SIMKL. This lesser-known Letterboxd competitor has many of that site’s features and strengths, with one big bonus: Its database also includes TV series and anime (Letterboxd generally eschews TV entirely, save for a few “event” miniseries like WandaVision). You can mark an entire series as watched, or keep track of which episodes you’ve seen and how many you have left, making it that much easier to manage the glut of streaming series you’re trying and failing to stay on top of. But the coolest feature is the Chrome extension that integrates with your streaming service watch history, allowing you to log your viewing history in SIMKL without ever leaving Netflix.
The best sites to log your video games
There doesn’t seem to be a definitive video game alternative to the likes of Letterboxd or Goodreads—and though I’ll discuss comparable options to those services below, neither has reached the same level of awareness. Perhaps that’s because…
Your system probably does it for you. Most modern consoles make the need to log your games obsolete because they already track what you play and when, though you may need to fiddle around in your system menus to find it. The Nintendo Switch, for example, keeps tracked of the games played by each user profile, but if you want the really granular details, including exactly how much time a particular game was played on a particular day, you’ll need to download the associated Nintendo Switch Parental Controls app. Here’s how to see your hours played per game on PlayStation 5 and Xbox.
If you want a more complete accounting than just the amount of time sunk into a given title, though, you’re better off with a separate service.
Backloggd. Backloggd is the closest thing I’ve found to a “Letterboxd for video games,” (hence the name, probably). Currently only available via web (though an app is reportedly in the works), the site allows you to catalog games as completed (along with whether you “mastered,” or “abandoned” them, or a few other options), backlogged (meaning you own them but haven’t played them yet), the games you are currently playing, or add games to a wishlist. You can log “playthroughs” (the dates you actually played a game), review games you’ve marked played, and browse other users’ profile pages and follow them if you choose. The site is continually adding new features, but it already offers most everything I’m looking for.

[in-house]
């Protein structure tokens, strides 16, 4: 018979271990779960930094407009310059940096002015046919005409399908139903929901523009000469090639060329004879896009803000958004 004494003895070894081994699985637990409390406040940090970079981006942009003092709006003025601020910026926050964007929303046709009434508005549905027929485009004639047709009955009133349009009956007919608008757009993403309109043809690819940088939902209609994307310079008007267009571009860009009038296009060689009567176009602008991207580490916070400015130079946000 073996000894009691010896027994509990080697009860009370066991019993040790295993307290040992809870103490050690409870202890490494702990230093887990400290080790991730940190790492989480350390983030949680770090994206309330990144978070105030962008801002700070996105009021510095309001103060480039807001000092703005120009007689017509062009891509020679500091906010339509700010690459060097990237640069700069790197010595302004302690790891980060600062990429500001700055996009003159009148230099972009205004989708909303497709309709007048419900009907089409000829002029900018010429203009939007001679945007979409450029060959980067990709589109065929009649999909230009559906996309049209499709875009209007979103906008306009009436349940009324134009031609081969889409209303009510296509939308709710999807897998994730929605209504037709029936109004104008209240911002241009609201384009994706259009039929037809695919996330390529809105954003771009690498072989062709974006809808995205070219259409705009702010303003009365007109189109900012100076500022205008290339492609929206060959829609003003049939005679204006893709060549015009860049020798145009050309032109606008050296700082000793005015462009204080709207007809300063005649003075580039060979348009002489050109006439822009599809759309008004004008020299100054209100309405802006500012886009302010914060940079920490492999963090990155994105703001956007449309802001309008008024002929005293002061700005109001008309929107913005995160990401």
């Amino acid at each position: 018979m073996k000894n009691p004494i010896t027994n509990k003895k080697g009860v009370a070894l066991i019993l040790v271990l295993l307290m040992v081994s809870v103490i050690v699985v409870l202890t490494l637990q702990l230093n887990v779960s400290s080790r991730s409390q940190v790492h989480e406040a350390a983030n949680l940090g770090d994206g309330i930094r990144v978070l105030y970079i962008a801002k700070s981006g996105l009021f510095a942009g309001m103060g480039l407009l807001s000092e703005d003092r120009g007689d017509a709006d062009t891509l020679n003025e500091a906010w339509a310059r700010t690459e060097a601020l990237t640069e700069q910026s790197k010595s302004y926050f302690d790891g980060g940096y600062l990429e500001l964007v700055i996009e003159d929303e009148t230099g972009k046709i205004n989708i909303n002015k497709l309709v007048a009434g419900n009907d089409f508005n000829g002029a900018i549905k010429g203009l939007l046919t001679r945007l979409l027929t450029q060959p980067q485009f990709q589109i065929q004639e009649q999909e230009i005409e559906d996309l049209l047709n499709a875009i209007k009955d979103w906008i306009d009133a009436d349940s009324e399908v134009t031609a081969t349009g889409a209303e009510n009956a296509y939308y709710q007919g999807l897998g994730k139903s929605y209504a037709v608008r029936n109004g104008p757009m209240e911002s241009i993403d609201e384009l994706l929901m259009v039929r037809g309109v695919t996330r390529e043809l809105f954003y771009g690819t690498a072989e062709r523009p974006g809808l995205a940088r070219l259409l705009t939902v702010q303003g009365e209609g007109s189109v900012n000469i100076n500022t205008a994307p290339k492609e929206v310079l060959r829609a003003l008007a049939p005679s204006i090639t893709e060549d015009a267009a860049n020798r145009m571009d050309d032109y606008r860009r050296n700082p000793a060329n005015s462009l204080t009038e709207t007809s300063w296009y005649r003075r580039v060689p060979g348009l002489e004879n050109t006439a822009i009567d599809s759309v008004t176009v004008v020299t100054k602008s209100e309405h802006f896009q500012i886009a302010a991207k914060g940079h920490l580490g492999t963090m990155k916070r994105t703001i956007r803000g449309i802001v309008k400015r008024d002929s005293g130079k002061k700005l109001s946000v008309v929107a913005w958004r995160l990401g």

Grouvee. This one seems to have taken Goodreads as its inspiration. You can mark games as played, currently playing, backlogged, or wishlisted; write (and read) reviews; and mark your dates played. What sets this site apart is the ability to add status updates for games in progress, which is a nice touch if you want to keep track of when you beat a particular level or boss or what have you.
Other options to consider: GG, Completionator (which allows you to import your Steam library), and HowLongToBeat.
The best app to log the music you love
Like video games, there isn’t nearly as robust a music-logging infrastructure out there—again, probably because services like Spotify and Amazon Music mostly keep track of that for you. Still, there is at least one music-lovers social network out there worth considering.
Musicboard. Musicboard bills itself as “a social platform that allows you to keep track of all the music you listen to and grow your passion for music with friends” and, sure, it does that. You can use it to create a profile, keep track of the albums and songs you’ve listened to, write reviews, and follow other users. There are cool tools to show off your listening history, track forthcoming releases, and (if you’re willing to pony up $3.99/month for a paid subscription) view super granular stats about your listening habits.
Or just use a spreadsheet (or a notebook) to track everything
The most versatile, low-effort way to keep track of anything you’re reading or watching or playing is, of course, to just log it away manually in a spreadsheet (or a notebook, if you’re into that tactile, “real objects” shit). This is certainly a valid method—we love spreadsheets around here—but you’ll sacrifice the visual and/or social sharing aspects of other app-based options.
Maybe you’re OK with that—let’s be honest, there’s a good chance you are the only one who cares about your media habits anyway. Personally, I like the incentive of things like keeping up with a Goodreads reading challenge or filling out my Letterboxd diary to keep me on track; past pen and paper attempts have failed to stick, resulting in years of lost data. On the other hand, one reading site I used to frequent, Riffle, seems to have disappeared this year without warning, and there’s no chance your notebook is going to stop working.